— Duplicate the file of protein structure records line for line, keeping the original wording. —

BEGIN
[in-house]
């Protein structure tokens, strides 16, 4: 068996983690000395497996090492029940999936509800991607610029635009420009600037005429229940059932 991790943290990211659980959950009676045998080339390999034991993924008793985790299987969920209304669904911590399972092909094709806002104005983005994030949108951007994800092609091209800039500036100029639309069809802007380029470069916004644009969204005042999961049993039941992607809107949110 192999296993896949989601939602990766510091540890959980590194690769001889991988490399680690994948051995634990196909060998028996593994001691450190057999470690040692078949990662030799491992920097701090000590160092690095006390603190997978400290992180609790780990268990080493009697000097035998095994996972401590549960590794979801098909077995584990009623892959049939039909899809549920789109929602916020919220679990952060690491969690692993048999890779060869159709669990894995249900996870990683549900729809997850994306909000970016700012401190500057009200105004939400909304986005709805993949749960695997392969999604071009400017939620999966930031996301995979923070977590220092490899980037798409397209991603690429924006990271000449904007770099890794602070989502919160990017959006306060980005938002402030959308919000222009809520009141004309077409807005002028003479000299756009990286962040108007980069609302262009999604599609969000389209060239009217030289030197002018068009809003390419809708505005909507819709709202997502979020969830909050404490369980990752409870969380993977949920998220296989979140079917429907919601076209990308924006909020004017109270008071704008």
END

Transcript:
[in-house]
């Protein structure tokens, strides 16, 4: 068996983690000395497996090492029940999936509800991607610029635009420009600037005429229940059932 991790943290990211659980959950009676045998080339390999034991993924008793985790299987969920209304669904911590399972092909094709806002104005983005994030949108951007994800092609091209800039500036100029639309069809802007380029470069916004644009969204005042999961049993039941992607809107949110 192999296993896949989601939602990766510091540890959980590194690769001889991988490399680690994948051995634990196909060998028996593994001691450190057999470690040692078949990662030799491992920097701090000590160092690095006390603190997978400290992180609790780990268990080493009697000097035998095994996972401590549960590794979801098909077995584990009623892959049939039909899809549920789109929602916020919220679990952060690491969690692993048999890779060869159709669990894995249900996870990683549900729809997850994306909000970016700012401190500057009200105004939400909304986005709805993949749960695997392969999604071009400017939620999966930031996301995979923070977590220092490899980037798409397209991603690429924006990271000449904007770099890794602070989502919160990017959006306060980005938002402030959308919000222009809520009141004309077409807005002028003479000299756009990286962040108007980069609302262009999604599609969000389209060239009217030289030197002018068009809003390419809708505005909507819709709202997502979020969830909050404490369980990752409870969380993977949920998220296989979140079917429907919601076209990308924006909020004017109270008071704008």